Small business transactions have been enjoying record numbers. But as of the second quarter of 2019, the numbers have begun to take a small dip. Experts feel that the trade war with China is playing a role, according to a recent article, “Q2 Small Business Transactions Down as Trade War Questions Remain.”
The numbers don’t lie, as the number of transactions stood at 2,444 for Q2, which is a drop of 9.6%. But the simple fact remains that businesses are still selling at record levels. As BizBuySell points out, there were 4,948 transactions reported in just the first half of 2019. That means that 2019 could be the second most active business-for-sale market since BizBuySell began tracking data back in 2007. In other words, the Q2 9.6% drop certainly doesn’t mean that the sky is falling.
Deals per broker are declining, and many are looking to the current trade war between the U.S. and China for answers. Increased tariffs and associated worries are, according to many experts, behind the Q2 dip.
A recent BizBuySell poll of business owners noted that 43% are experiencing rising costs as a result of tariffs on Chinese goods. Summed up another way, the trade war with China is impacting small businesses across the board.
Ultimately, consumers will also feel the pinch as well with a whopping 64% of businesses noting that they will raise prices in order to address rising supplier costs. Another attention-grabbing statistic is that 65% of small business owners are considering switching to suppliers not based in China, and 54% are looking for U.S. based supplies. If this trend continues it could mark a dramatic shift.
There is, however, ample good news. According to BizBuySell, buyers looking for a business will discover that the supply of quality listings on the market is increasing. In short, now is a good time to buy a business, as the number of businesses listed as “for sale” grew by a healthy 5.2% in Q2 when compared to the same time last year.
The “business for sale” inventory is growing. According to Bob House, President of BizBuySell, “Businesses are performing better than ever.”
Some of the top performing markets by sales included Baltimore, Portland, Seattle, Austin and Dallas. Those interested in buying a business will find that now is truly a historically good time to do so. Working with a seasoned business broker can help you find a business that is right for you. While the trade war has injected some uncertainty into the overall climate, there is no doubt that now is a historically unique time to buy a business.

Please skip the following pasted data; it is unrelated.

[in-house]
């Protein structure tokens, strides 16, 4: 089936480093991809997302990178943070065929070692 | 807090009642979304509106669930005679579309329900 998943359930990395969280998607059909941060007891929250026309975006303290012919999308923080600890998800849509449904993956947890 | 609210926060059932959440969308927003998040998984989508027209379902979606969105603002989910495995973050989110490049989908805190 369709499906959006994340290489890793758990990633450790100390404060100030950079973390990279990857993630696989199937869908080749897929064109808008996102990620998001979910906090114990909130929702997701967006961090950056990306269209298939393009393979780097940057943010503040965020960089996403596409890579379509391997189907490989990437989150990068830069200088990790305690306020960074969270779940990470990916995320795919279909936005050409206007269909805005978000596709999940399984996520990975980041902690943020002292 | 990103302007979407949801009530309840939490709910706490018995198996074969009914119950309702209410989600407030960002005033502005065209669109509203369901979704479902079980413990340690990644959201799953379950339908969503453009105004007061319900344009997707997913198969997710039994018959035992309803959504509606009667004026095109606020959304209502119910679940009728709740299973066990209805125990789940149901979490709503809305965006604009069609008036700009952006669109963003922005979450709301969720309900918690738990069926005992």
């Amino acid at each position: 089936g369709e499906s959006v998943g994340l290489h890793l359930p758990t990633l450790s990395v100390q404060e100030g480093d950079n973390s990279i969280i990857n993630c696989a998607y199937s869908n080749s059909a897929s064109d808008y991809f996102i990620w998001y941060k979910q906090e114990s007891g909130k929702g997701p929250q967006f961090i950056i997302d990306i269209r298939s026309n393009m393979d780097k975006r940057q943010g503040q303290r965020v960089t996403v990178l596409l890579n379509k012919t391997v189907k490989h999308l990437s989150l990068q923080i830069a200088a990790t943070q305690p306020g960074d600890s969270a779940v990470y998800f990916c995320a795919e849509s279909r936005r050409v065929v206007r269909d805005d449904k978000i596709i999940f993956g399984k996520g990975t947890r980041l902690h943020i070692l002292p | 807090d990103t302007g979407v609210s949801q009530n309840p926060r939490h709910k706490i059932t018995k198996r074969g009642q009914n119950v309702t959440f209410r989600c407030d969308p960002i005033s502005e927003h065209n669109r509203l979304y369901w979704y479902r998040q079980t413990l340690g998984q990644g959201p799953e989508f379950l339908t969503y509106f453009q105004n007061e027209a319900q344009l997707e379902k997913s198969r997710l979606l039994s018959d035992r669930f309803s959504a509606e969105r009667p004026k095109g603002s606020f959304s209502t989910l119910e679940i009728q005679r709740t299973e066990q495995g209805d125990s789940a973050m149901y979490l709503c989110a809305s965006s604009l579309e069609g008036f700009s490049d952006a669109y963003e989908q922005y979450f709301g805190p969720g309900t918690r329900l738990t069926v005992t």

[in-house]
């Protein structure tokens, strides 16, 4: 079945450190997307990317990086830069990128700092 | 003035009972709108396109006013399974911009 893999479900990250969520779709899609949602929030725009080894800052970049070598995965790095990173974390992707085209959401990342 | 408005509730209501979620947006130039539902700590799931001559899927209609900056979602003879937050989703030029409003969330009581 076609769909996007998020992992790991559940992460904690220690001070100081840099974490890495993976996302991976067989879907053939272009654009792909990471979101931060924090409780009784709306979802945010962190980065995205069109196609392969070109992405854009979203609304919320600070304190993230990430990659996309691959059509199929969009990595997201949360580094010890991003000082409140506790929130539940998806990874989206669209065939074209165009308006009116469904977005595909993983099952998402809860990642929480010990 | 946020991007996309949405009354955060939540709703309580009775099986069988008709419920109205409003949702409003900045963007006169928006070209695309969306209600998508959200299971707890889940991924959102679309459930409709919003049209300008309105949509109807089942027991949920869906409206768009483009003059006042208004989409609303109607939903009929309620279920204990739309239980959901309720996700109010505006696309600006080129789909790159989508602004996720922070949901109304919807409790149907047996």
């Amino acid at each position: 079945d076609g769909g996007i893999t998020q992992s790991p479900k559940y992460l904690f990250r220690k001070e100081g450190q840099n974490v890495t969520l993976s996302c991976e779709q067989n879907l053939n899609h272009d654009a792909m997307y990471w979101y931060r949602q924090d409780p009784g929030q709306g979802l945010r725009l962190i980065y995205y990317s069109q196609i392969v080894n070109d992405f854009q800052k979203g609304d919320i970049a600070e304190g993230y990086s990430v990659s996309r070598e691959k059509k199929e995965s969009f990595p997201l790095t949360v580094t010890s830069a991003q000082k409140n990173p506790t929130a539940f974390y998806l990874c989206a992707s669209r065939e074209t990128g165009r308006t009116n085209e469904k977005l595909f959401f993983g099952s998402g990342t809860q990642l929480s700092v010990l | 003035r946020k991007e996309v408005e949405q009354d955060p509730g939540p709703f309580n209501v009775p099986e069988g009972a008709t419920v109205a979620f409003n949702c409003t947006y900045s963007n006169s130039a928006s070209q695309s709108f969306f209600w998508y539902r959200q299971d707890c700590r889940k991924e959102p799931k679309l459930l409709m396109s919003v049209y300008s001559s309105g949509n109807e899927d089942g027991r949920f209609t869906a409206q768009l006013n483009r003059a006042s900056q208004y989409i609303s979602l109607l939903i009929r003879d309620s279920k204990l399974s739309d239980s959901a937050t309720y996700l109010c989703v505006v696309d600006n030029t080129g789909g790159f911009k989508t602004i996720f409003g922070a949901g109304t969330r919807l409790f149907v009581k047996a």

Selling a business is more than a big decision, as it is also quite complex. Finding the right buyer for a business is at the heart of the matter. In the recent Forbes article, “Ready to Sell Your Business? Follow These 3 Tips to Find the Best Buyer,” author Serenity Gibbons outlines that selling a business is a multifaceted process with a lot of moving parts.
A central variable for those looking to sell a business is to have a coherent and well thought out exit strategy in place. She points out that at the top of your to-do list should be selling your business the right way, and that means having a great exit strategy in place. In fact, many experts feel that you should have an exit strategy in place even when you first open your business.
Another key variable to keep in mind is that, according to Gibbons, only an estimated 20% to 30% of businesses on the market actually find buyers. This important fact means that business owners, who usually have a large percentage of their wealth tied up in their businesses, are vulnerable if they can’t sell. It is vital for business owners to make their businesses as attractive as possible to buyers for when the time comes to sell.
This article points to author Michael Lefkowitz’s book “Where’s the Exit.” This book outlines what business owners need to do to get their business ready for their exit. Updating your books, ensuring that a good team is in place and ready to go and taking steps to “polish the appeal of your brand” are some of the important topics covered.